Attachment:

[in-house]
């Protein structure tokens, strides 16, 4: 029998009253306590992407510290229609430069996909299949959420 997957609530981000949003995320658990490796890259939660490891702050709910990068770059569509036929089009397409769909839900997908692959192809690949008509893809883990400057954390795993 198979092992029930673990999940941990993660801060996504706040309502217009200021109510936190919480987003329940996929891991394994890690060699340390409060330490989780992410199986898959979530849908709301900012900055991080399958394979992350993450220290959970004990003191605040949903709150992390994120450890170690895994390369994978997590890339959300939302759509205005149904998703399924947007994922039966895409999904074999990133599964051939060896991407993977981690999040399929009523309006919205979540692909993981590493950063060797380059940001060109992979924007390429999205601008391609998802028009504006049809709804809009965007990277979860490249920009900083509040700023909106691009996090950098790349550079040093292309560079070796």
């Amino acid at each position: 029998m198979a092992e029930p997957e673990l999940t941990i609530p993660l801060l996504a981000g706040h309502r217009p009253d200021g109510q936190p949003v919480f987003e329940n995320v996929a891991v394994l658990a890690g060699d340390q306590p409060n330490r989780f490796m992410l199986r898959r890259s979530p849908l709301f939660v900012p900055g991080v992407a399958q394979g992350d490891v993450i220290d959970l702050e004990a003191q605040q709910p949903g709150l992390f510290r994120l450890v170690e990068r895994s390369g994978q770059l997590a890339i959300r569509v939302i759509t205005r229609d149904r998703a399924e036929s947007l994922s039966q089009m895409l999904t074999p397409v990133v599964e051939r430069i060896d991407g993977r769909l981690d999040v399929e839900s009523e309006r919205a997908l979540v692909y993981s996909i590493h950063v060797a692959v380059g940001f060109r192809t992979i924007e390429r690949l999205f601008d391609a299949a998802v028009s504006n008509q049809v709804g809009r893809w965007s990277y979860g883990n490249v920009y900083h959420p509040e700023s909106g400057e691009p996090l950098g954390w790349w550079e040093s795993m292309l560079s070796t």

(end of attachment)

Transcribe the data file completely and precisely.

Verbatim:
[in-house]
């Protein structure tokens, strides 16, 4: 029998009253306590992407510290229609430069996909299949959420 997957609530981000949003995320658990490796890259939660490891702050709910990068770059569509036929089009397409769909839900997908692959192809690949008509893809883990400057954390795993 198979092992029930673990999940941990993660801060996504706040309502217009200021109510936190919480987003329940996929891991394994890690060699340390409060330490989780992410199986898959979530849908709301900012900055991080399958394979992350993450220290959970004990003191605040949903709150992390994120450890170690895994390369994978997590890339959300939302759509205005149904998703399924947007994922039966895409999904074999990133599964051939060896991407993977981690999040399929009523309006919205979540692909993981590493950063060797380059940001060109992979924007390429999205601008391609998802028009504006049809709804809009965007990277979860490249920009900083509040700023909106691009996090950098790349550079040093292309560079070796």
């Amino acid at each position: 029998m198979a092992e029930p997957e673990l999940t941990i609530p993660l801060l996504a981000g706040h309502r217009p009253d200021g109510q936190p949003v919480f987003e329940n995320v996929a891991v394994l658990a890690g060699d340390q306590p409060n330490r989780f490796m992410l199986r898959r890259s979530p849908l709301f939660v900012p900055g991080v992407a399958q394979g992350d490891v993450i220290d959970l702050e004990a003191q605040q709910p949903g709150l992390f510290r994120l450890v170690e990068r895994s390369g994978q770059l997590a890339i959300r569509v939302i759509t205005r229609d149904r998703a399924e036929s947007l994922s039966q089009m895409l999904t074999p397409v990133v599964e051939r430069i060896d991407g993977r769909l981690d999040v399929e839900s009523e309006r919205a997908l979540v692909y993981s996909i590493h950063v060797a692959v380059g940001f060109r192809t992979i924007e390429r690949l999205f601008d391609a299949a998802v028009s504006n008509q049809v709804g809009r893809w965007s990277y979860g883990n490249v920009y900083h959420p509040e700023s909106g400057e691009p996090l950098g954390w790349w550079e040093s795993m292309l560079s070796t």